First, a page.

Egypt's Sisi in Qatar for first visit since 2017 Gulf rift
Egyptian President Abdel Fattah al-Sisi arrived in Doha on Wednesday for a two-day visit to Qatar — the first by Sisi since he took office in 2013.
Why it matters: The visit comes as countries in the region continue to seek to decrease tensions after the end of the 2017 Gulf rift that saw Egypt, Saudi Arabia, the United Arab Emirates and Bahrain impose a land, sea and air blockade on Qatar.
Flashback: Qatar was one of the main backers of the 2011 Egyptian revolution and later of the Muslim Brotherhood government led by Mohamed Morsi.
- After the military coup in Egypt that ousted Morsi and led to the election of Sisi, relations with Qatar were strained.
The warming of relations between Egypt and Qatar started in January 2021 after the signing of a reconciliation agreement between Qatar, Saudi Arabia and other Gulf states brokered by Jared Kushner, then-senior adviser to former President Trump.
- Egypt joined the Gulf states in removing the boycott from Qatar, and discussions between Cairo and Doha started on a separate set of understandings.
- The Egyptian government still wants Qatar to stop its support for the Muslim Brotherhood in Egypt and tone down criticism of Egypt by Doha-based Al Jazeera.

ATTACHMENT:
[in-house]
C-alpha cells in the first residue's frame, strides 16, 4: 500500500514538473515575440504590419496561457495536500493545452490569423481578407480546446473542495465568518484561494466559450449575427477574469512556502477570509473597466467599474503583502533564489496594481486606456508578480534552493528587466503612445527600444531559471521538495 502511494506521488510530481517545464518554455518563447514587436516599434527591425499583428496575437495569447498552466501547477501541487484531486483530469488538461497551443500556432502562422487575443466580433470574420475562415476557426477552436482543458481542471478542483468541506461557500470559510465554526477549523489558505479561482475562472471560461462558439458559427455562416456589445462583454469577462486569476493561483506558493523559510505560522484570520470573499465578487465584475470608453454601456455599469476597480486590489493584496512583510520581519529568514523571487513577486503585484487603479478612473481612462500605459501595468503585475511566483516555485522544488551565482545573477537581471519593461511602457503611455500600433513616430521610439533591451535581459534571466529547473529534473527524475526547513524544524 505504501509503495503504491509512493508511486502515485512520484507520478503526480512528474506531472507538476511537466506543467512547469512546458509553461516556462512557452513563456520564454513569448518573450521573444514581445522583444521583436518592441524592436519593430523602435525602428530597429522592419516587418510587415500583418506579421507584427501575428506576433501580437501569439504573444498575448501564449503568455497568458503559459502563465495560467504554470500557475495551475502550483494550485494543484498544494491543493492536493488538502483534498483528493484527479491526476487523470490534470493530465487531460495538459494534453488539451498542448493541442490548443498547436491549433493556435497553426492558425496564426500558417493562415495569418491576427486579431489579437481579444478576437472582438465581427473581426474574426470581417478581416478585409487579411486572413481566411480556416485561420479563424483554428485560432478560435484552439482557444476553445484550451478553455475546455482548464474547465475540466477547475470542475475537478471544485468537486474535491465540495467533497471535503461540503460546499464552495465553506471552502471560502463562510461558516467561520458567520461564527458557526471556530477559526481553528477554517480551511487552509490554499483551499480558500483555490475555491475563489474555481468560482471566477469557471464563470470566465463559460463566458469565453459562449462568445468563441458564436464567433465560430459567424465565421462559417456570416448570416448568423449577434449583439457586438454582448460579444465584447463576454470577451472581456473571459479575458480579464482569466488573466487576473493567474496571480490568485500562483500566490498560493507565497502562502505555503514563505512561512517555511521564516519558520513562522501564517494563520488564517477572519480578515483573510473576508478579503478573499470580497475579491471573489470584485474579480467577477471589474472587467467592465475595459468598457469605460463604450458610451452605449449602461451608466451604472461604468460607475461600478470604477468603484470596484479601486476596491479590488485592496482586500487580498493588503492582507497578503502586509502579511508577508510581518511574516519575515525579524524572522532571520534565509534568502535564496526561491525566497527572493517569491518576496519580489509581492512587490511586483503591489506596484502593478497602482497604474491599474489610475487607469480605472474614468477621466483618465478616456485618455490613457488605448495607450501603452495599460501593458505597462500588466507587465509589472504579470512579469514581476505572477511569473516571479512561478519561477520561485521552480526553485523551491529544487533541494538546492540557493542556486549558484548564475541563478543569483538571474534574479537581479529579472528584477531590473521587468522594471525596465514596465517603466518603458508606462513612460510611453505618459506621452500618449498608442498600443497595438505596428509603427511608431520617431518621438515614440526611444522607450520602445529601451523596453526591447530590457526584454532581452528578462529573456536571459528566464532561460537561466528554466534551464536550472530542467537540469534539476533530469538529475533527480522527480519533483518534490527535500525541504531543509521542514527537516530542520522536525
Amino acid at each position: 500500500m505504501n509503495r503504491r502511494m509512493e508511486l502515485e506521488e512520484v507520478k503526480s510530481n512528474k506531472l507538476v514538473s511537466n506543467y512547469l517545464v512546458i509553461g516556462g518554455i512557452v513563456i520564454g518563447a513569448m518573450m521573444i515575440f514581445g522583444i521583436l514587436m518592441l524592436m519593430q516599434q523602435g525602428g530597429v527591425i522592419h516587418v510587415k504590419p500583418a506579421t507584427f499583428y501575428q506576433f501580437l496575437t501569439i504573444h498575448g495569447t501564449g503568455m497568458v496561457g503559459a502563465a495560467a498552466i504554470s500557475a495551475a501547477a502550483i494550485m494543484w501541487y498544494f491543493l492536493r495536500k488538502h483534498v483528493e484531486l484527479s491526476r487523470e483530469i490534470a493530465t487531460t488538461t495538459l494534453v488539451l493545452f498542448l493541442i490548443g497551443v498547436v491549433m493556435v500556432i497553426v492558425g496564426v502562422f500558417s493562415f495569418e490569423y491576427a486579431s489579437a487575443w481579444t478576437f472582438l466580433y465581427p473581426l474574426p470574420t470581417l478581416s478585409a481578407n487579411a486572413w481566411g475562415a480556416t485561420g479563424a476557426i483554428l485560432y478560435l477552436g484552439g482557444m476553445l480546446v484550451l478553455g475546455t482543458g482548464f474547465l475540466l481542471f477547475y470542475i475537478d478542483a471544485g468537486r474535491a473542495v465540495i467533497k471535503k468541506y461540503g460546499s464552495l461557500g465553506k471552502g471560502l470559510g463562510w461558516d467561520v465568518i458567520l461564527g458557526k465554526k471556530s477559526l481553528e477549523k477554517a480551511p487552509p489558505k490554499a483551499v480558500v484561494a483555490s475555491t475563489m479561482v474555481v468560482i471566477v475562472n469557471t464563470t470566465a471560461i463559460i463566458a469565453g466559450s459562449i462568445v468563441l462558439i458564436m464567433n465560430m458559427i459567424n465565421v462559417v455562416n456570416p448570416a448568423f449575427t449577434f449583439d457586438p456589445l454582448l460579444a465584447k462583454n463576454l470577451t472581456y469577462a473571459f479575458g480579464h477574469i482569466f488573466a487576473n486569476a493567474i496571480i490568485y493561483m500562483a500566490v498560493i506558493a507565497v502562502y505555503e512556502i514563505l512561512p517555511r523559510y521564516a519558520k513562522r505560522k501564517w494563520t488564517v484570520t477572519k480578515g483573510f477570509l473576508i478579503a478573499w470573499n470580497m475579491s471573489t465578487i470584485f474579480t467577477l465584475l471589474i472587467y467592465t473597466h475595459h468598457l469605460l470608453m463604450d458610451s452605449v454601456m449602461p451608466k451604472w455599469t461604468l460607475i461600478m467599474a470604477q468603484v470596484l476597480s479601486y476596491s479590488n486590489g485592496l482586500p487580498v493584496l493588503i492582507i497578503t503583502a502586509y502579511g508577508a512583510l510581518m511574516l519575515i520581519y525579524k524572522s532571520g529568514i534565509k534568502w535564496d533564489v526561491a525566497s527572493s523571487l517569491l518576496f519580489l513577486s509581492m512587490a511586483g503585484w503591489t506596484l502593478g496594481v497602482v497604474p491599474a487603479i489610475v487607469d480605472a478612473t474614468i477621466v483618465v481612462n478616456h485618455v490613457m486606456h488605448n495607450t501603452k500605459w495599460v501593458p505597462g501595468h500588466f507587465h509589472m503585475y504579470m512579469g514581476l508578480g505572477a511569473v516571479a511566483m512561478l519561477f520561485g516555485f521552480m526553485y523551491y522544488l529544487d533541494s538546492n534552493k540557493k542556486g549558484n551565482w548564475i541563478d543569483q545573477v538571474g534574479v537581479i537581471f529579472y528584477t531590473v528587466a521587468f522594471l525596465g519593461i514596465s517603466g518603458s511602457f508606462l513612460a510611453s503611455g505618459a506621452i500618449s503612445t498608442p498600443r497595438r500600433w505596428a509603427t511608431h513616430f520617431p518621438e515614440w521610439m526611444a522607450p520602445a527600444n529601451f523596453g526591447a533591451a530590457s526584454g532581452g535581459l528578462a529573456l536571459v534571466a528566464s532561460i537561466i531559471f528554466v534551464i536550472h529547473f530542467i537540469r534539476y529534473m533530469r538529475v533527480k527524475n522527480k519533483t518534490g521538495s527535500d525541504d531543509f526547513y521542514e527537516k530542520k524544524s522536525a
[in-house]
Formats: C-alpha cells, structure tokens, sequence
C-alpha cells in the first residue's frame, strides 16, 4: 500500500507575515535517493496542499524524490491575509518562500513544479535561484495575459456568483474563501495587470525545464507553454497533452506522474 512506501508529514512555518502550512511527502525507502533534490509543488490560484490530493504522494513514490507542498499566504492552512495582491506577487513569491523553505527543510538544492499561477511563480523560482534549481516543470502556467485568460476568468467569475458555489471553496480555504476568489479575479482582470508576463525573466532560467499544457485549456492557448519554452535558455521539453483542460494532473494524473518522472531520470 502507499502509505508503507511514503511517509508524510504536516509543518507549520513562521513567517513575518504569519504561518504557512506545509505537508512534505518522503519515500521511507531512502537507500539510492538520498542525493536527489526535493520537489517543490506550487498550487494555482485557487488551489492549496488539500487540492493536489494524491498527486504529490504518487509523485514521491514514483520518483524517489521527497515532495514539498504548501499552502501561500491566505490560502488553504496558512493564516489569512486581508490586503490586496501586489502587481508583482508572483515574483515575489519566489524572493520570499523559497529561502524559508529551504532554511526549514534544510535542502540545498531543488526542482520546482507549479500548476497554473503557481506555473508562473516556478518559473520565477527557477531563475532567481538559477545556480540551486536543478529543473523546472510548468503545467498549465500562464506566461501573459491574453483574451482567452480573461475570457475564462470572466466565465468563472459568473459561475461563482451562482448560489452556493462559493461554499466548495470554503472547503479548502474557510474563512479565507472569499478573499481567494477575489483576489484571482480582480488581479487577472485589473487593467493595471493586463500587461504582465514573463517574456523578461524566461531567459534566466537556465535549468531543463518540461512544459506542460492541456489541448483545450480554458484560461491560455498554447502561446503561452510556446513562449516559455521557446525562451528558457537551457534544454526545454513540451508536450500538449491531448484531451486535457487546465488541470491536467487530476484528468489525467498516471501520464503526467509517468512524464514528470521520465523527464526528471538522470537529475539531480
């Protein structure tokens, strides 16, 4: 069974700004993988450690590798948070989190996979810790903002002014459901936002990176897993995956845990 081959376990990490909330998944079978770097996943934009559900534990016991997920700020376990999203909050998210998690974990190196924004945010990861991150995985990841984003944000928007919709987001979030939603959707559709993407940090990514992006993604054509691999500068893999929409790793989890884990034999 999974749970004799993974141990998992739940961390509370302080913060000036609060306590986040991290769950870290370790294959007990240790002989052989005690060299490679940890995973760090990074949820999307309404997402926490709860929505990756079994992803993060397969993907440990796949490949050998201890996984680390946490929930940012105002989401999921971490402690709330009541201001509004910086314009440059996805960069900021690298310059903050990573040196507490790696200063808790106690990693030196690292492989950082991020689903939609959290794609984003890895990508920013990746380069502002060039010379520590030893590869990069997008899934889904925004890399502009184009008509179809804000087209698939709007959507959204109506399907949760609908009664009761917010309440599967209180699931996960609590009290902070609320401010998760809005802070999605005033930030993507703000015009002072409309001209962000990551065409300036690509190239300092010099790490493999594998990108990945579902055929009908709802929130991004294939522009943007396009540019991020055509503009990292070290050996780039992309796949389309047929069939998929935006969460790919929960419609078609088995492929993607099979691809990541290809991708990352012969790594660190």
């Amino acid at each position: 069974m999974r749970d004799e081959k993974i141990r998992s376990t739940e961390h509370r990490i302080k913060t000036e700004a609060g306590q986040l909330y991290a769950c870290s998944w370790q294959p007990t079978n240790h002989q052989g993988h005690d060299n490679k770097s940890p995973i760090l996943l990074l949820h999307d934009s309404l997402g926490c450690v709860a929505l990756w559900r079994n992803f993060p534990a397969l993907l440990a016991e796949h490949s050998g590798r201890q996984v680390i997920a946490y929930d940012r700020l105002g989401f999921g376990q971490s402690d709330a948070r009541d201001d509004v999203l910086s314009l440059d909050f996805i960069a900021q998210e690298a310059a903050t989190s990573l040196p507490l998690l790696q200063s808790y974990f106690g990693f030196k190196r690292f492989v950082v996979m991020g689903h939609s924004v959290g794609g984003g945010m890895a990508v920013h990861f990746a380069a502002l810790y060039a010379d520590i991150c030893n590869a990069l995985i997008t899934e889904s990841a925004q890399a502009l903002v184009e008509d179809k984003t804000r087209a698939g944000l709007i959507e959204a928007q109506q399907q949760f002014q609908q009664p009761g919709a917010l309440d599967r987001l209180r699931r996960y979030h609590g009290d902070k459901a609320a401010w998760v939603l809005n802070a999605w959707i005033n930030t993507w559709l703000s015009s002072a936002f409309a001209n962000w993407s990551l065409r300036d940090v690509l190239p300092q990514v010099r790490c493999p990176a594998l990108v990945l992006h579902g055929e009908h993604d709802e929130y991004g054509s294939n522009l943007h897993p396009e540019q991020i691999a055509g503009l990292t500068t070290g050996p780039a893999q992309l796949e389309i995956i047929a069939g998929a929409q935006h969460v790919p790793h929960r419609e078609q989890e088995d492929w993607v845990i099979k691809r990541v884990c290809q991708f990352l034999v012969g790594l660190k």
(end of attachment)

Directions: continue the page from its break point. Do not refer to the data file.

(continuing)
- Qatari Emir Sheikh Tamim bin Hamad al Thani visited Cairo last June.
State of play: One of the goals of Sisi’s visit to Doha is to encourage new financial investments from Qatar to help the fragile Egyptian economy, which has been hit particularly hard by the war in Ukraine.
- Sisi said last week that without the Gulf states, the Egyptian economy would have collapsed. Qatar deposited $3 billion in the Egyptian central bank several months ago.
Between the lines: Egypt and Qatar also have several shared interests in the region. One of them is to maintain calm in Gaza.
- Egyptian and Qatari officials worked together to establish cease-fires during the May 2021 war in Gaza and the most recent fighting in the enclave last month.
The big picture: It's also the latest sign that several countries across the Middle East are re-engaging with each other after heightened tensions in recent years.
- This process includes renewed dialogue between Turkey and its Arab rivals in the region, including Saudi Arabia, the UAE and Egypt, and the start of a normalization process between Turkey and Israel.